http://jmm.sgmjournals.org/content/55/10/1375.full.pdf+html

Brady AJ, Farnan TB, Toner JG et al 2010 Treatment of a cochlear implant biofilm infection: a potential role for alternative antimicrobial agents. Journal of Laryngology, Rhinology & Otology 124:729-738

Caelli M, Porteous J, Carson CF et al 2000 Tea tree oil as an alternative topical decolonization agent for methicillin-resistant Staphylococcus aureus. Journal of Hospital Infection 46:236-237

Chifiriuc C, Grumezescu V, Grumezescu AM et al 2012 Hybrid magnetite nanoparticles/Rosmarinus officinalis essential oil nanobiosystem with antibiofilm activity. Nanoscale Research Letters 7:209
http://www.ncbi.nlm.nih.gov/pmc/articles/PMC3368737/

Desai MA, Soni KA, Nannapaneni R et al 2012 Reduction of Listeria monocytogenes biofilms on stainless steel and polystyrene surfaces by essential oils. Journal of Food Protection 75:1332-1337

Dryden MS, Dailly S, Crouch M 2004 A randomized, controlled trial of tea tree topical preparations versus a standard topical regimen for the clearance of MRSA colonization. Journal of Hospital Infection 56:283-286

Hoiby N, Bjarnsholt T, Givskov M et al 2010 Antibiotic resistance of bacterial biofilms. International Journal of Antimicrobial Agents 35:322-332

Kwiecinski J, Eick S, Wojcik K 2009 Effects of tea tree (Melaleuca alternifolia) oil on Staphylococcus aureus in biofilms and stationary growth phase. International Journal of Antimicrobial Agents 33:343-347

Nostro A, Sudano Roccaro A et al 2007 Effects of oregano, carvacrol and thymol on Staphylococcus aureus and Staphylococcus epidermidis biofilms. Journal of Medical Microbiology 56:519-523
http://jmm.sgmjournals.org/content/56/4/519.long

Nuryastuti T, van der Mei HC et al 2009 Effect of cinnamon oil on icaA expression and biofilm formation by Staphylococcus epidermidis. Applied & Environmental Microbiology 75:6850-6855
http://www.ncbi.nlm.nih.gov/pmc/articles/PMC2772433/

Oyanagi T, Tagami J, Matin K et al 2012 Potentials of mouthwashes in disinfecting cariogenic bacteria and biofilms leading to inhibition of caries. The Open Dentistry Journal 6:23-30
http://www.ncbi.nlm.nih.gov/pmc/articles/PMC3269010/

Park H, Jang CH, Cho YB et al 2007Antibacterial effect of tea-tree oil on methicillin-resistant Staphylococcus aureus biofilm formation of the tympanostomy tube: an in vitro study. In Vivo 21:1027-1030
http://iv.iiarjournals.org/content/21/6/1027.long

Ramage G, Milligan S, Lappin DF et al 2012 Antifungal, cytotoxic, and immunomodulatory properties of tea tree oil and its derivative components: potential role in management of oral candidosis in cancer patients. Frontiers in Microbiology 3:220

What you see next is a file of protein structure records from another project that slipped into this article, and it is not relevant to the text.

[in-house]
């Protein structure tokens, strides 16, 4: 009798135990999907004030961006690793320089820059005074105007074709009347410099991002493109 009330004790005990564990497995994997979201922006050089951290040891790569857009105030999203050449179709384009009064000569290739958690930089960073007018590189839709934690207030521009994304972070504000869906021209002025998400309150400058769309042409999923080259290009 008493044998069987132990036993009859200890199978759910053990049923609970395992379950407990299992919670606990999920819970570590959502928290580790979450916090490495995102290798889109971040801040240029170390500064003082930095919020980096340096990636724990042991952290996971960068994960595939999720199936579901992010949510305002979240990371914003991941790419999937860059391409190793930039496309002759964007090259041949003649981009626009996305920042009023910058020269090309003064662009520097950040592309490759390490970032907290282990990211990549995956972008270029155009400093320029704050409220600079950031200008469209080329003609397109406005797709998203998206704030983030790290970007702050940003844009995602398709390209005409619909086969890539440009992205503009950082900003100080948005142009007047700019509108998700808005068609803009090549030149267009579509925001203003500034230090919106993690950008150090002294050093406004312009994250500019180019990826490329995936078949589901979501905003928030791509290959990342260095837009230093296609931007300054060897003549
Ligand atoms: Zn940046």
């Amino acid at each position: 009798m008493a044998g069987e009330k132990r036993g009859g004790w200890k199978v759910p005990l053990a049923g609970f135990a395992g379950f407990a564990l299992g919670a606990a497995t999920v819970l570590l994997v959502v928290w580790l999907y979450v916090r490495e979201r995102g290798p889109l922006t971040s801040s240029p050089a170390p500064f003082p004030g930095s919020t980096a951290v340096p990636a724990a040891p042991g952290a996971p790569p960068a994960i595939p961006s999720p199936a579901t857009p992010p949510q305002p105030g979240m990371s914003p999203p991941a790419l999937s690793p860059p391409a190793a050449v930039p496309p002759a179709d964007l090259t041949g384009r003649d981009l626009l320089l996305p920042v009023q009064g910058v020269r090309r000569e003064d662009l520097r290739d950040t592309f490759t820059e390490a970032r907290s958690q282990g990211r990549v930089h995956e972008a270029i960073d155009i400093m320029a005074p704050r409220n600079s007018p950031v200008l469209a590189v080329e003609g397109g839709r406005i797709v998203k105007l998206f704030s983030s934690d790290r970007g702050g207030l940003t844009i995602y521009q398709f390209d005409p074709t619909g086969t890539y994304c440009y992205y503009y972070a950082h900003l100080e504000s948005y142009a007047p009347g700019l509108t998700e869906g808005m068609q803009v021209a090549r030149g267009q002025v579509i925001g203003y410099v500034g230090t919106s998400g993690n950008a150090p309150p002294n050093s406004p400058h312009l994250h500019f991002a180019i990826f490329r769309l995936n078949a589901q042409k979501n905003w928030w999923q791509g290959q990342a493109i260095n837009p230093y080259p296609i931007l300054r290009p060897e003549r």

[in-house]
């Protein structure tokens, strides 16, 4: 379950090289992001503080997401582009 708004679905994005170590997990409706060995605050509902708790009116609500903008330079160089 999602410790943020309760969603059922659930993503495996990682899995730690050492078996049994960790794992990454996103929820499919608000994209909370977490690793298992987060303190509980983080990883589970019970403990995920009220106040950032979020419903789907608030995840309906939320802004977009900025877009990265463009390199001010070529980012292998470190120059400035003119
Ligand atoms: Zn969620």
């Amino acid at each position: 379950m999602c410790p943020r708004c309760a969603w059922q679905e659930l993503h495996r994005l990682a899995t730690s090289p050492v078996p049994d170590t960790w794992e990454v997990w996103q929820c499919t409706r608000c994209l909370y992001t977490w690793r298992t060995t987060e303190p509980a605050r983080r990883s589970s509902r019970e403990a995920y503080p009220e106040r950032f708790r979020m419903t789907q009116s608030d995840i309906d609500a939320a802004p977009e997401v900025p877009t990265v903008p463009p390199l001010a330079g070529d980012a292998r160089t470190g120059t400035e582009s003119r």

Sudjana AN, Carson CF, Carson KC et al 2012 Candida albicans adhesion to human epithelial cells and polystyrene and formation of biofilm is reduced by sub-inhibitory Melaleuca alternifolia (tea tree) essential oil. Medical Mycology 50:863-870

Vazquez JA, Zawawi AA 2002 Efficacy of alcohol-based and alcohol-free melaleuca oral solution for the treatment of fluconazole-refractory oropharyngeal candidiasis in patients with AIDS. HIV Clinical Trials 3:379-385

Zodrow KR, Schiffman JD, Elimelech M 2012 Biodegradable polymer (PLGA) coatings featuring cinnamaldehyde and carvacrol mitigate biofilm formation. Langmuir 28:13993-13999

Author

Robert Tisserand has been instrumental in bringing widespread professional and public recognition to aromatherapy. During his 15 years as a massage therapist, he wrote one of the first books on aromatherapy in 1977. The Art of Aromatherapy is now published in twelve languages. In 1974 he established The Aromatic Oil Company (a predecessor of Tisserand Aromatherapy) and in 1988 he founded The Tisserand Institute, setting new standards for vocational aromatherapy education. Also in 1988, he launched The International Journal of Aromatherapy, which he published and edited for 12 years. In the 1990s, Robert orchestrated three international AROMA conferences at British Universities, each attracting some 300 attendees. Robert tracks all the published research relevant to essential oils and collaborates with doctors, herbalists and pharmacologists, integrating scientific data with traditional medicine and holistic principles. He is familiar with the foundations of oriental medicine, and Western herbal and naturopathic traditions, with their emphasis on cleansing, protecting, strengthening immune function and aiding natural healing processes. Robert also has 40 years of experience in essential oil blending and aromatherapy product development, and has an expert knowledge of essential oil safety. Robert is on the International Advisory Board of Complementary Therapies in Clinical Practice, and is a member of the Natural Perfumers Guild. In recognition of his pioneering work, he has been awarded Honorary Lifetime Membership of the International Federation of Aromatherapists, the International Federation of Professional Aromatherapists, and the Alliance of International Aromatherapists. He was privileged to receive a Lifetime Achievement Award from the AIA in Denver in 2007, and is the current chair of the AIA Research Committee. Books: The Art of Aromatherapy (1977), Aromatherapy for Everyone (1987), Essential Oil Safety (1995) co-author. Books chapters: “Essential Oils as Psychotherapeutic Agents”. In: Perfumery: The Psychology and Biology of Fragrance (1988). Books edited: Gattefossé’s Aromatherapy (1993), The Practice of Aromatherapy, Dr Jean Valnet (1982)